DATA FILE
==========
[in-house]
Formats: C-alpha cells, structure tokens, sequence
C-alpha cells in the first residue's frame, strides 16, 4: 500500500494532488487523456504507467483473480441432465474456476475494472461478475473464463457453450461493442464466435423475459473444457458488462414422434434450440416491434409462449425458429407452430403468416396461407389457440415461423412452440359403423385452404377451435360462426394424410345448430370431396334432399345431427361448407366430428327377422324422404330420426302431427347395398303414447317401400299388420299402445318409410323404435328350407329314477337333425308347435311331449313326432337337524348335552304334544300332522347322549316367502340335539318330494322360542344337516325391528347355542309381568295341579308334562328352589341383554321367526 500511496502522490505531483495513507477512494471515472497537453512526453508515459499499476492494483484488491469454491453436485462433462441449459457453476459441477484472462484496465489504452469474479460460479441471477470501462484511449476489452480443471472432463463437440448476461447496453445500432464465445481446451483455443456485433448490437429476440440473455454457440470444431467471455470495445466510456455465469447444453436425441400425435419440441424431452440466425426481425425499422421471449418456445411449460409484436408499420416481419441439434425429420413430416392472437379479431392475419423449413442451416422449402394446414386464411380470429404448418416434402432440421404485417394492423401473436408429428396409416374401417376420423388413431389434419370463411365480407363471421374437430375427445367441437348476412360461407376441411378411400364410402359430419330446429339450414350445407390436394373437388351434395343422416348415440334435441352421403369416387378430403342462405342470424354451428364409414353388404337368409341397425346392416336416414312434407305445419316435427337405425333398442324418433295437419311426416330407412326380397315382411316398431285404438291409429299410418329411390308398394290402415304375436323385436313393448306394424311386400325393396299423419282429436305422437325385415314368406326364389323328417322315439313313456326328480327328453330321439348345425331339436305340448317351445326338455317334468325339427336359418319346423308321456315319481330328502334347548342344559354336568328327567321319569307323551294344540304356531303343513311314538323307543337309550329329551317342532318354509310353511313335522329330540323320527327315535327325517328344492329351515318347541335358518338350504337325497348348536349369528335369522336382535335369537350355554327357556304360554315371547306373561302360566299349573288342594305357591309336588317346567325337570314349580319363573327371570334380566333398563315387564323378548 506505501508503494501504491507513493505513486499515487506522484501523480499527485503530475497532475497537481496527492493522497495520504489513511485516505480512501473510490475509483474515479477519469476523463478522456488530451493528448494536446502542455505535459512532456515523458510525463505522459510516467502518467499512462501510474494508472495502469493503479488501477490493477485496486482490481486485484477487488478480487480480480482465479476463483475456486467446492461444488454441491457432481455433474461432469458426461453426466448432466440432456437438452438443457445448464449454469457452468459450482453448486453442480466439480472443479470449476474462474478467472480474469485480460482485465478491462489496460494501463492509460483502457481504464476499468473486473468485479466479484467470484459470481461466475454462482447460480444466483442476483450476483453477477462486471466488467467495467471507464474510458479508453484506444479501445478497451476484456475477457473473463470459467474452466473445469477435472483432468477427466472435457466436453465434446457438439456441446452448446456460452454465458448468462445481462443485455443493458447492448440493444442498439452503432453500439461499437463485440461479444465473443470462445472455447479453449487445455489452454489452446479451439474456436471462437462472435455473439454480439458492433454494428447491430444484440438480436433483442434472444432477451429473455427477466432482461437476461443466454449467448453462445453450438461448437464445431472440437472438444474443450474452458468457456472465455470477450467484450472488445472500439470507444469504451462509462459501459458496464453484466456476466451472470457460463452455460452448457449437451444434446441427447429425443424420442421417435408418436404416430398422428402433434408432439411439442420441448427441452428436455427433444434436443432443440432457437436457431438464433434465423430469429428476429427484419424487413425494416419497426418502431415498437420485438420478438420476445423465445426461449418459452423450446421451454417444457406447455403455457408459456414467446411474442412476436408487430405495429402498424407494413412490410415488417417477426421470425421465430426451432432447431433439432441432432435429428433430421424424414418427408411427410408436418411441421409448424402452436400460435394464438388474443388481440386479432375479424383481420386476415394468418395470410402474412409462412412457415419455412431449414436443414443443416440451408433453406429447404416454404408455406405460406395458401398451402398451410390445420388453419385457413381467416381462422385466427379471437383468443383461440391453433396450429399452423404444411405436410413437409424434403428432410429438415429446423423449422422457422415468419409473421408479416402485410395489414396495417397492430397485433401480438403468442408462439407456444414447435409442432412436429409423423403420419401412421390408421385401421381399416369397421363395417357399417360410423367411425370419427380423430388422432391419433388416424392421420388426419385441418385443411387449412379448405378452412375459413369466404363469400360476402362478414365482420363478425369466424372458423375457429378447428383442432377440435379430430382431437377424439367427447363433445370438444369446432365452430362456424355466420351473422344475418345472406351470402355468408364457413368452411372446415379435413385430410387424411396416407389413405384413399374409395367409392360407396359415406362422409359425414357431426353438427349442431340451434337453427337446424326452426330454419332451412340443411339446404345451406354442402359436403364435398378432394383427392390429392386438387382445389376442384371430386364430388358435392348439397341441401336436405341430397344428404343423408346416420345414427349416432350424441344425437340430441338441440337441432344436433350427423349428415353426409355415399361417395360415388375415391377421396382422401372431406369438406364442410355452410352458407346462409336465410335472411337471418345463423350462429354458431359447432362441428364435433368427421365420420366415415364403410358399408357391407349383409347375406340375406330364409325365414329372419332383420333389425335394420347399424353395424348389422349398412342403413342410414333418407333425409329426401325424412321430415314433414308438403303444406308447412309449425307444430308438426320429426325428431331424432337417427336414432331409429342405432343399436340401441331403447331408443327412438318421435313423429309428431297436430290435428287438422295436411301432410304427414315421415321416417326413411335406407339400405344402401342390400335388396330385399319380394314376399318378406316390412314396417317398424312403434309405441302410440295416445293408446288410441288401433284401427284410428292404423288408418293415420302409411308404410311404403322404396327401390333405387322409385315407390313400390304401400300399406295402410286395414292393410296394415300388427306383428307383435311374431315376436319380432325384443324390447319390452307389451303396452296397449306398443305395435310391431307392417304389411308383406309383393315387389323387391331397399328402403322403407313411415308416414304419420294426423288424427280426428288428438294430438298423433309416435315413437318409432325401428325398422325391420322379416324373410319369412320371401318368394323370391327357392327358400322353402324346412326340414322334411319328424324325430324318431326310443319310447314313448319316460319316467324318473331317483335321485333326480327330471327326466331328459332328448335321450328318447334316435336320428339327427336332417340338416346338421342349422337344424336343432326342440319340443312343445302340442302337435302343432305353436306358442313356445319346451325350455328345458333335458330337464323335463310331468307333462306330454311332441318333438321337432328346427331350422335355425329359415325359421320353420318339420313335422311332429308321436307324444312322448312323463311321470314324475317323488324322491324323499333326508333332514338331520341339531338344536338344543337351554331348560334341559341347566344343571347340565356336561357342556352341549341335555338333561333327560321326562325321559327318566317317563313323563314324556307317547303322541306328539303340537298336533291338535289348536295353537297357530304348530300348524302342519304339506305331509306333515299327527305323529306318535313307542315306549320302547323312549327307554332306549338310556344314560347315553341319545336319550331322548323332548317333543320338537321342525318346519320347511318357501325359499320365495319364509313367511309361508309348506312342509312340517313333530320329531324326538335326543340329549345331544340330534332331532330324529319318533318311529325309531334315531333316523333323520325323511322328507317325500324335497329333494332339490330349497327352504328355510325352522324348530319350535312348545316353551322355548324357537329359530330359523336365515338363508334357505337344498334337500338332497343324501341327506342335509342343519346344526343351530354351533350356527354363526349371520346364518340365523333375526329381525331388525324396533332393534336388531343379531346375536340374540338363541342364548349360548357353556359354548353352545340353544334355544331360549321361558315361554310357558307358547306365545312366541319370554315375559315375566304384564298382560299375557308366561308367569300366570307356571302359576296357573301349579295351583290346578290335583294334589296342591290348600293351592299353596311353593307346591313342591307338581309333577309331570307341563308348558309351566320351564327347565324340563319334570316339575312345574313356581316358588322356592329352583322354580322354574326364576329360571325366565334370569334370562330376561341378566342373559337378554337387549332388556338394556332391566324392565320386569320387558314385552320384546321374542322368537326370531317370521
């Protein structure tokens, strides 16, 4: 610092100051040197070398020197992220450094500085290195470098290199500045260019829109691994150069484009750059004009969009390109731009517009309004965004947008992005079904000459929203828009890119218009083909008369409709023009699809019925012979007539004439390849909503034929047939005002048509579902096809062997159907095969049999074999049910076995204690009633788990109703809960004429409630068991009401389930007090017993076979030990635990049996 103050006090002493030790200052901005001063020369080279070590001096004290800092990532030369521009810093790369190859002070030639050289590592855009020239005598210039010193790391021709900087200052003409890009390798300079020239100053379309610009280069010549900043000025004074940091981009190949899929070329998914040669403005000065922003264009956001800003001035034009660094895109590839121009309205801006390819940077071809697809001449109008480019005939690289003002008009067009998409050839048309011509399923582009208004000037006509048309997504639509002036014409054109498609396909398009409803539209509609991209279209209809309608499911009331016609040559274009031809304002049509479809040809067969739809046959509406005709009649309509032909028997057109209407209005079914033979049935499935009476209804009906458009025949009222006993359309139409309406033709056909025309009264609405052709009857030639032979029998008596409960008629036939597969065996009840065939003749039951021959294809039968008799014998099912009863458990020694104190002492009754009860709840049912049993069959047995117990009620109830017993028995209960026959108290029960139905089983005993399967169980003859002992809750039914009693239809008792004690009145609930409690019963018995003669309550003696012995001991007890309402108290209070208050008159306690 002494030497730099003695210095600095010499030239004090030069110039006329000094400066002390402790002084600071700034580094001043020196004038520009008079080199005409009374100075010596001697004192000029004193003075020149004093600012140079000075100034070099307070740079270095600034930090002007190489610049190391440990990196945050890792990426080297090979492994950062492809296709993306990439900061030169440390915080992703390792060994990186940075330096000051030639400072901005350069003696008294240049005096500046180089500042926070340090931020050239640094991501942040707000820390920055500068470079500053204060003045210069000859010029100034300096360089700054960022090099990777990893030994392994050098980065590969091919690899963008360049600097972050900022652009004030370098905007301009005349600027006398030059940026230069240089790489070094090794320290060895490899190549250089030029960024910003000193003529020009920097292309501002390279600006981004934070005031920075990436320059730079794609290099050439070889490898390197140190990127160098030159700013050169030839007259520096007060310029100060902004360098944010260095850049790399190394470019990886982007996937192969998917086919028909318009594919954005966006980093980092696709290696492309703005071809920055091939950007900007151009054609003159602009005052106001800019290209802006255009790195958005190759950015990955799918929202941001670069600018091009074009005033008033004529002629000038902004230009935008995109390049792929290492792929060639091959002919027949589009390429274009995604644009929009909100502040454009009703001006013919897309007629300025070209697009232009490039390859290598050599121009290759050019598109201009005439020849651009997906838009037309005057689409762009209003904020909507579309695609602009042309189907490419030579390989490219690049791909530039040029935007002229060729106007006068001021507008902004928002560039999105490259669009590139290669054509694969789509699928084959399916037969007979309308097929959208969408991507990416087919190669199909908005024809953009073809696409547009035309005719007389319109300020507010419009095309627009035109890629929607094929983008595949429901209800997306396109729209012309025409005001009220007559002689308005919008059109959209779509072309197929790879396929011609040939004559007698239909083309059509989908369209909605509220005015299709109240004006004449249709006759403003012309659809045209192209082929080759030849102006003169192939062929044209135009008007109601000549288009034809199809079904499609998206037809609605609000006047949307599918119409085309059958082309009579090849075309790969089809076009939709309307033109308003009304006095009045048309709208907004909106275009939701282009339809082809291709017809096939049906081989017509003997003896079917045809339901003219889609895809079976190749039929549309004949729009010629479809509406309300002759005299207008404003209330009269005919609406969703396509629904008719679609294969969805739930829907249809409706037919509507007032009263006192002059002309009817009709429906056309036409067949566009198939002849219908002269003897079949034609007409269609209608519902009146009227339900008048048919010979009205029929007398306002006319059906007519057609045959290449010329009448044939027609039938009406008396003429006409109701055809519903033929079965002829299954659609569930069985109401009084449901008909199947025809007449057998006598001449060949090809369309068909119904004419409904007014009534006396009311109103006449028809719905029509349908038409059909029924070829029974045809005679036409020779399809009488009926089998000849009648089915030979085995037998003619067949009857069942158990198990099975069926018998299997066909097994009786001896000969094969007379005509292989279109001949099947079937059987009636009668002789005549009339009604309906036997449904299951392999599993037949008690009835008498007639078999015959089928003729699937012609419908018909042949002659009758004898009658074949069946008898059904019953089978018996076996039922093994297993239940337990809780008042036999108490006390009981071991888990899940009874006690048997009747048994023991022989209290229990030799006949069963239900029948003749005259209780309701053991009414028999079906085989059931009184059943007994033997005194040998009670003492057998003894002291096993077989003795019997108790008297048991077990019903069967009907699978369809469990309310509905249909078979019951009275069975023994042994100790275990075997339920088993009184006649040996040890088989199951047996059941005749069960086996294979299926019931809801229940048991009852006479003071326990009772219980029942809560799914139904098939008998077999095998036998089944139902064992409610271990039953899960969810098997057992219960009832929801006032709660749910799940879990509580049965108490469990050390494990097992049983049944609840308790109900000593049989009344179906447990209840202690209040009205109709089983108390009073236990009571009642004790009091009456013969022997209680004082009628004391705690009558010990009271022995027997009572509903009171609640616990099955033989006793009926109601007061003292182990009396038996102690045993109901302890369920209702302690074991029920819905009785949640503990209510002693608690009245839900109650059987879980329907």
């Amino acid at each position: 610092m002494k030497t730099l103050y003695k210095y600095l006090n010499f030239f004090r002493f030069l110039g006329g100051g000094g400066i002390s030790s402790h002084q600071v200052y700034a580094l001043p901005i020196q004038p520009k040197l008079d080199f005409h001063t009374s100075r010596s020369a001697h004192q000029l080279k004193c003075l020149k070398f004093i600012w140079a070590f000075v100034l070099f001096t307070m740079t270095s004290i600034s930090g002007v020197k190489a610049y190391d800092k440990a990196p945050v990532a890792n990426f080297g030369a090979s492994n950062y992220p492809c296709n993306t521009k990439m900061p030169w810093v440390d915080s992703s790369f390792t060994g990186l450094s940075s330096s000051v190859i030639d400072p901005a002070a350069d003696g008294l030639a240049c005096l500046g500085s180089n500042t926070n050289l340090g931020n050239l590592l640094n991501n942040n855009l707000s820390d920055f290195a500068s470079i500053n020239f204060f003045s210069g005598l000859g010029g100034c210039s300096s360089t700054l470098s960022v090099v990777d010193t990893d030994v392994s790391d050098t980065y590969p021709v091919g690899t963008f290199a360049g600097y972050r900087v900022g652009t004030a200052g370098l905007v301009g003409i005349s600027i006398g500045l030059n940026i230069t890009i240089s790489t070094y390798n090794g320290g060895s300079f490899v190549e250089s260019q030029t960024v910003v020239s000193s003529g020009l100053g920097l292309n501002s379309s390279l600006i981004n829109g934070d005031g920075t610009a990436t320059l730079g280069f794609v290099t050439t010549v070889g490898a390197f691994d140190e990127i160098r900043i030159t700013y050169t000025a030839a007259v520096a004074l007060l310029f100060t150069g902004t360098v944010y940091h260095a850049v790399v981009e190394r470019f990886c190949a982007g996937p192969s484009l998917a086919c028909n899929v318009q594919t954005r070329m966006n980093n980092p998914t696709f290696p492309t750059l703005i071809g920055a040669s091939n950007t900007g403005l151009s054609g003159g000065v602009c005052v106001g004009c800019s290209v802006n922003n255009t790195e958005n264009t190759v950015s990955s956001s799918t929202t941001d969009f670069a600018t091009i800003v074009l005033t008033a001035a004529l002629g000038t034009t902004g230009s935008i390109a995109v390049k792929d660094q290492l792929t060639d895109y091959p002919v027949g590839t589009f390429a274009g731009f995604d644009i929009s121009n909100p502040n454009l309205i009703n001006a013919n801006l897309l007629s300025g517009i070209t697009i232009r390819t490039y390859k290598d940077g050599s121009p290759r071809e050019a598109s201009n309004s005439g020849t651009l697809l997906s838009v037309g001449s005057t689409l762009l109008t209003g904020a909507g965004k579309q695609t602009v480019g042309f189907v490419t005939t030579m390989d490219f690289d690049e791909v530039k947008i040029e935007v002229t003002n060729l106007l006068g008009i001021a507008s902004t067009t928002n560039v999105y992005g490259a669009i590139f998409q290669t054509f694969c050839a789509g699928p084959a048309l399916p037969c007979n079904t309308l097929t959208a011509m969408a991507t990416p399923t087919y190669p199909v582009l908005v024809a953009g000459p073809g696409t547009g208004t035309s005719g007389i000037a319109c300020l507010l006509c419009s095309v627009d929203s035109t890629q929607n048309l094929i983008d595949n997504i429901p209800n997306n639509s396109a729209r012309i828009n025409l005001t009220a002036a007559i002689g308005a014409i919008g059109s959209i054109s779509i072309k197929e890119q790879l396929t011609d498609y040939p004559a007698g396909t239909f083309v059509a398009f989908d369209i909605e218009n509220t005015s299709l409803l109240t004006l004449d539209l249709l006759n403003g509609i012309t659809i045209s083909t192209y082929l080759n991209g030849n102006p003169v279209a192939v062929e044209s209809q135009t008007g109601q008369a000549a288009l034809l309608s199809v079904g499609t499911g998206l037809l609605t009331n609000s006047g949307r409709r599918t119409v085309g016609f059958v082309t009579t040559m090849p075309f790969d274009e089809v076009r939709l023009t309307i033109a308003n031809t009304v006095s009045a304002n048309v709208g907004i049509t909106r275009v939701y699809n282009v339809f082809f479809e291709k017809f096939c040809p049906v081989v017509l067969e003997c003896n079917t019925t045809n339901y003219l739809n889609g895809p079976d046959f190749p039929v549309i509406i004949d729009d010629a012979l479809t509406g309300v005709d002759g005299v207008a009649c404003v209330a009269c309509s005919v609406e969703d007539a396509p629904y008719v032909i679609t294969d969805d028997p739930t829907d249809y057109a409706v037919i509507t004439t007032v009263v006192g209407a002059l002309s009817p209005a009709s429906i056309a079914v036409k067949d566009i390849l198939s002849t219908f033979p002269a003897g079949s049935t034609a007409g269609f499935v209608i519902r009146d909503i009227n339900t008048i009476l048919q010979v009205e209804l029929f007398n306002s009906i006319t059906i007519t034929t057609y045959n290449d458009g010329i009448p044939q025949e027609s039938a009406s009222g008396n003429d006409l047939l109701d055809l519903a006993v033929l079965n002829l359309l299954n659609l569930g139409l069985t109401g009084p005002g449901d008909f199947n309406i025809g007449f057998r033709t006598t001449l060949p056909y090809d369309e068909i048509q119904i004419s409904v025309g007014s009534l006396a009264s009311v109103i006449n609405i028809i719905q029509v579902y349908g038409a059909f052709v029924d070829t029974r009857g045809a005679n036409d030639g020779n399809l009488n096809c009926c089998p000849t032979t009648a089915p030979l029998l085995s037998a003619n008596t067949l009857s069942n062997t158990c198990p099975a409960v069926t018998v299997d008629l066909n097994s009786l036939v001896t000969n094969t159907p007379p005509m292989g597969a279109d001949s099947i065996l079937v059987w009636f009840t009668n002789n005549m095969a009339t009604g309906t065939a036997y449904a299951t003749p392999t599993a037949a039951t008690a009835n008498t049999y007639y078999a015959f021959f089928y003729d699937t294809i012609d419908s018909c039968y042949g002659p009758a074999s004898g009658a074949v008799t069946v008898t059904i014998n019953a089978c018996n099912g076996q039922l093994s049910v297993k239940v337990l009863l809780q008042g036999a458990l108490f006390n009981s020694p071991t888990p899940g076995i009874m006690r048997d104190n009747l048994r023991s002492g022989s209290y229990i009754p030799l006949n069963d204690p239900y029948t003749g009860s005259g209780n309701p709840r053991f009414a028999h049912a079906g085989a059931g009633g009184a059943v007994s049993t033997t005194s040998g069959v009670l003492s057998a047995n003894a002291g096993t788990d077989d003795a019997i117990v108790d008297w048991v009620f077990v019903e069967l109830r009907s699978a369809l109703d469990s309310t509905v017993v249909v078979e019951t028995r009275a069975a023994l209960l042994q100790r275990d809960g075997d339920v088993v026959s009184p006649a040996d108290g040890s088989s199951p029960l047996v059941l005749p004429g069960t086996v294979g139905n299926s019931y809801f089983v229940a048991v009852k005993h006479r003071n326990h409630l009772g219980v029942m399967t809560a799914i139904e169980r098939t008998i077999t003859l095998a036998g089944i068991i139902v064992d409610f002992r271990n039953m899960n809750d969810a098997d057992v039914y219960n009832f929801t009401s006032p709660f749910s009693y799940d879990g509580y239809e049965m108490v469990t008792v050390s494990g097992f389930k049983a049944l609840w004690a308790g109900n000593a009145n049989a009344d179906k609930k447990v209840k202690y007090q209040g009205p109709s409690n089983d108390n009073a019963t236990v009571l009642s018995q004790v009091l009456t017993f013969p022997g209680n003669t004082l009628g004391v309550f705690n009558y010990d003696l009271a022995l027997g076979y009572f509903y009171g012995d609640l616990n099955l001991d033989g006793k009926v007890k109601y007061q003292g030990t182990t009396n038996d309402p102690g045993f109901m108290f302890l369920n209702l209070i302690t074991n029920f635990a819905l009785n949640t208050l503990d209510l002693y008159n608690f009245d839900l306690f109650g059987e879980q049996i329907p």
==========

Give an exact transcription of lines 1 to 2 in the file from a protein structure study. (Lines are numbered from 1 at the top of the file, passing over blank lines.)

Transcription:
[in-house]
Formats: C-alpha cells, structure tokens, sequence